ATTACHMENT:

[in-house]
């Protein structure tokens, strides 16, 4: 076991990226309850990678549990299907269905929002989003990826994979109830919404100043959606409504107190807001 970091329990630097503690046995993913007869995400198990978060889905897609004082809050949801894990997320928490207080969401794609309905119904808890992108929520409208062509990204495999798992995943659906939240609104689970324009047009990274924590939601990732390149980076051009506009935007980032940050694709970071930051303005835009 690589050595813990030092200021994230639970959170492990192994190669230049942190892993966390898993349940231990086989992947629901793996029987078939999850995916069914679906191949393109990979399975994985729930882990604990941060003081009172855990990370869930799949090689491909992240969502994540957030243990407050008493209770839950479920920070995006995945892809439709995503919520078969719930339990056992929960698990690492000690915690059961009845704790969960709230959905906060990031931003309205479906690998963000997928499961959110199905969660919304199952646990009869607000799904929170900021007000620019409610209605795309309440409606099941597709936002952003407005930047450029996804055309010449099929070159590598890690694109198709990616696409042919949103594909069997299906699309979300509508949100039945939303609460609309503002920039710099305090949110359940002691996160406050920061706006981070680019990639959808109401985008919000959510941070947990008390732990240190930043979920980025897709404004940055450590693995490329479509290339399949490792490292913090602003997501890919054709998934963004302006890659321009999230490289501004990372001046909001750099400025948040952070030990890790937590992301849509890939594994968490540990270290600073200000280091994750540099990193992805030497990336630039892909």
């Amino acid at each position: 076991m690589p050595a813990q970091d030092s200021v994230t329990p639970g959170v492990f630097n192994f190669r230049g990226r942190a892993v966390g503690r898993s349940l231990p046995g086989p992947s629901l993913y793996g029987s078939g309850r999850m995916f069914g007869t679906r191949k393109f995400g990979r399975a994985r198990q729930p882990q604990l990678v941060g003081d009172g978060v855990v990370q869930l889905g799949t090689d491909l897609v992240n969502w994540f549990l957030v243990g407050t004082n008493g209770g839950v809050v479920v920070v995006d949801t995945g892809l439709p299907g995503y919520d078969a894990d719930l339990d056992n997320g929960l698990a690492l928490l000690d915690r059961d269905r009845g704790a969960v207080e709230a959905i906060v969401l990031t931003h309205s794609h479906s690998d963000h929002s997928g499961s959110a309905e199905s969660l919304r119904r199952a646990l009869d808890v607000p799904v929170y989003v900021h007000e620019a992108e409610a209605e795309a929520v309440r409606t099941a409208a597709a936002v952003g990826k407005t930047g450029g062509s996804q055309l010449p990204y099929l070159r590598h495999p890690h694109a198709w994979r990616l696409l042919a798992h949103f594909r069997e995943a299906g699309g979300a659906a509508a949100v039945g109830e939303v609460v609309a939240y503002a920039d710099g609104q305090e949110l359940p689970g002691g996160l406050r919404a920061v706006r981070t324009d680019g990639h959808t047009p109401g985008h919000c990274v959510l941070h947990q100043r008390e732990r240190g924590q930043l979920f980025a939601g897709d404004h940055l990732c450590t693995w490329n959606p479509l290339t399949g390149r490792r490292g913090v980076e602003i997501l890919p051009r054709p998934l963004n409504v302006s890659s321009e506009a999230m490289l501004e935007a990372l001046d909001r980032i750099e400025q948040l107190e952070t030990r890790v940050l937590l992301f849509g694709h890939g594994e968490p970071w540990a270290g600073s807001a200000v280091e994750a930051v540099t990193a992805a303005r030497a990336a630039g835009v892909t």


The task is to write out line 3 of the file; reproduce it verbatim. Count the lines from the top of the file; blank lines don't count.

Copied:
């Amino acid at each position: 076991m690589p050595a813990q970091d030092s200021v994230t329990p639970g959170v492990f630097n192994f190669r230049g990226r942190a892993v966390g503690r898993s349940l231990p046995g086989p992947s629901l993913y793996g029987s078939g309850r999850m995916f069914g007869t679906r191949k393109f995400g990979r399975a994985r198990q729930p882990q604990l990678v941060g003081d009172g978060v855990v990370q869930l889905g799949t090689d491909l897609v992240n969502w994540f549990l957030v243990g407050t004082n008493g209770g839950v809050v479920v920070v995006d949801t995945g892809l439709p299907g995503y919520d078969a894990d719930l339990d056992n997320g929960l698990a690492l928490l000690d915690r059961d269905r009845g704790a969960v207080e709230a959905i906060v969401l990031t931003h309205s794609h479906s690998d963000h929002s997928g499961s959110a309905e199905s969660l919304r119904r199952a646990l009869d808890v607000p799904v929170y989003v900021h007000e620019a992108e409610a209605e795309a929520v309440r409606t099941a409208a597709a936002v952003g990826k407005t930047g450029g062509s996804q055309l010449p990204y099929l070159r590598h495999p890690h694109a198709w994979r990616l696409l042919a798992h949103f594909r069997e995943a299906g699309g979300a659906a509508a949100v039945g109830e939303v609460v609309a939240y503002a920039d710099g609104q305090e949110l359940p689970g002691g996160l406050r919404a920061v706006r981070t324009d680019g990639h959808t047009p109401g985008h919000c990274v959510l941070h947990q100043r008390e732990r240190g924590q930043l979920f980025a939601g897709d404004h940055l990732c450590t693995w490329n959606p479509l290339t399949g390149r490792r490292g913090v980076e602003i997501l890919p051009r054709p998934l963004n409504v302006s890659s321009e506009a999230m490289l501004e935007a990372l001046d909001r980032i750099e400025q948040l107190e952070t030990r890790v940050l937590l992301f849509g694709h890939g594994e968490p970071w540990a270290g600073s807001a200000v280091e994750a930051v540099t990193a992805a303005r030497a990336a630039g835009v892909t």